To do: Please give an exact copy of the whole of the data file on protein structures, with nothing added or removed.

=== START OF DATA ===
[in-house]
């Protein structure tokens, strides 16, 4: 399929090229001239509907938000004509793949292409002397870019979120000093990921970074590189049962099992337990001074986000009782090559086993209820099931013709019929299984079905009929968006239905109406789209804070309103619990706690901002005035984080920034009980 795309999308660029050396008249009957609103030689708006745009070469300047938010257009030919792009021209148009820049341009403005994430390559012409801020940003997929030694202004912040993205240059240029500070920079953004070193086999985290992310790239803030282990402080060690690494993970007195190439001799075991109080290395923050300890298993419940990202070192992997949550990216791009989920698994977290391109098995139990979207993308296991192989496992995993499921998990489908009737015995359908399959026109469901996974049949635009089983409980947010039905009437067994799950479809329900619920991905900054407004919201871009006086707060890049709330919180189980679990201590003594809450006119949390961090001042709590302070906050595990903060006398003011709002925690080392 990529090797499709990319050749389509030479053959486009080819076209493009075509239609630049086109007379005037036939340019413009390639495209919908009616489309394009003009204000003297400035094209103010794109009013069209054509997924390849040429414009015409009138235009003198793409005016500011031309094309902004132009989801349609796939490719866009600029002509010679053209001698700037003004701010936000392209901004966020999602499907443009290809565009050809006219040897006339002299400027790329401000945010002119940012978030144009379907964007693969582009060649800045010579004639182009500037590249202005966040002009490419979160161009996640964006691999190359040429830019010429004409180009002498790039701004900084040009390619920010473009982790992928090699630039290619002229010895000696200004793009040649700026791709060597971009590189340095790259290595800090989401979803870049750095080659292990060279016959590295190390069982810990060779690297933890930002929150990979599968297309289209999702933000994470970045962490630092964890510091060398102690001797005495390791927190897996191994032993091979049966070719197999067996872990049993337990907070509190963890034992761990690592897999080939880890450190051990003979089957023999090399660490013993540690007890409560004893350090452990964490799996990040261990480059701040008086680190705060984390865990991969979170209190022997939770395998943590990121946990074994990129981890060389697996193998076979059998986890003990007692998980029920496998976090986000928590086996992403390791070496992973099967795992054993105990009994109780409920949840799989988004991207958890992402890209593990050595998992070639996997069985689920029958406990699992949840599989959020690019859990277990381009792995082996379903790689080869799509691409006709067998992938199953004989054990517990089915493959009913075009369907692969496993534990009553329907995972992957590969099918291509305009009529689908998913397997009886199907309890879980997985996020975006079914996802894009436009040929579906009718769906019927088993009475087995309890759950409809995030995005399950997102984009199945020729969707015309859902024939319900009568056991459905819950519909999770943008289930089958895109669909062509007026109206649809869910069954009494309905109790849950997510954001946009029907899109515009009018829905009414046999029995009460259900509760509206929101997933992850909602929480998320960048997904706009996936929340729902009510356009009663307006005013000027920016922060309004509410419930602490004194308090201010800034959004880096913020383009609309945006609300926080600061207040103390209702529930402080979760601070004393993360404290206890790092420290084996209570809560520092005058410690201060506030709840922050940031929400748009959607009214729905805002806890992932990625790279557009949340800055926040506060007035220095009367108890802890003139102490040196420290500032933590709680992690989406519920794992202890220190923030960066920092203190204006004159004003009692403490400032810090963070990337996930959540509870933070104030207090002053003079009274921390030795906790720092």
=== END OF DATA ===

[in-house]
């Protein structure tokens, strides 16, 4: 399929090229001239509907938000004509793949292409002397870019979120000093990921970074590189049962099992337990001074986000009782090559086993209820099931013709019929299984079905009929968006239905109406789209804070309103619990706690901002005035984080920034009980 795309999308660029050396008249009957609103030689708006745009070469300047938010257009030919792009021209148009820049341009403005994430390559012409801020940003997929030694202004912040993205240059240029500070920079953004070193086999985290992310790239803030282990402080060690690494993970007195190439001799075991109080290395923050300890298993419940990202070192992997949550990216791009989920698994977290391109098995139990979207993308296991192989496992995993499921998990489908009737015995359908399959026109469901996974049949635009089983409980947010039905009437067994799950479809329900619920991905900054407004919201871009006086707060890049709330919180189980679990201590003594809450006119949390961090001042709590302070906050595990903060006398003011709002925690080392 990529090797499709990319050749389509030479053959486009080819076209493009075509239609630049086109007379005037036939340019413009390639495209919908009616489309394009003009204000003297400035094209103010794109009013069209054509997924390849040429414009015409009138235009003198793409005016500011031309094309902004132009989801349609796939490719866009600029002509010679053209001698700037003004701010936000392209901004966020999602499907443009290809565009050809006219040897006339002299400027790329401000945010002119940012978030144009379907964007693969582009060649800045010579004639182009500037590249202005966040002009490419979160161009996640964006691999190359040429830019010429004409180009002498790039701004900084040009390619920010473009982790992928090699630039290619002229010895000696200004793009040649700026791709060597971009590189340095790259290595800090989401979803870049750095080659292990060279016959590295190390069982810990060779690297933890930002929150990979599968297309289209999702933000994470970045962490630092964890510091060398102690001797005495390791927190897996191994032993091979049966070719197999067996872990049993337990907070509190963890034992761990690592897999080939880890450190051990003979089957023999090399660490013993540690007890409560004893350090452990964490799996990040261990480059701040008086680190705060984390865990991969979170209190022997939770395998943590990121946990074994990129981890060389697996193998076979059998986890003990007692998980029920496998976090986000928590086996992403390791070496992973099967795992054993105990009994109780409920949840799989988004991207958890992402890209593990050595998992070639996997069985689920029958406990699992949840599989959020690019859990277990381009792995082996379903790689080869799509691409006709067998992938199953004989054990517990089915493959009913075009369907692969496993534990009553329907995972992957590969099918291509305009009529689908998913397997009886199907309890879980997985996020975006079914996802894009436009040929579906009718769906019927088993009475087995309890759950409809995030995005399950997102984009199945020729969707015309859902024939319900009568056991459905819950519909999770943008289930089958895109669909062509007026109206649809869910069954009494309905109790849950997510954001946009029907899109515009009018829905009414046999029995009460259900509760509206929101997933992850909602929480998320960048997904706009996936929340729902009510356009009663307006005013000027920016922060309004509410419930602490004194308090201010800034959004880096913020383009609309945006609300926080600061207040103390209702529930402080979760601070004393993360404290206890790092420290084996209570809560520092005058410690201060506030709840922050940031929400748009959607009214729905805002806890992932990625790279557009949340800055926040506060007035220095009367108890802890003139102490040196420290500032933590709680992690989406519920794992202890220190923030960066920092203190204006004159004003009692403490400032810090963070990337996930959540509870933070104030207090002053003079009274921390030795906790720092």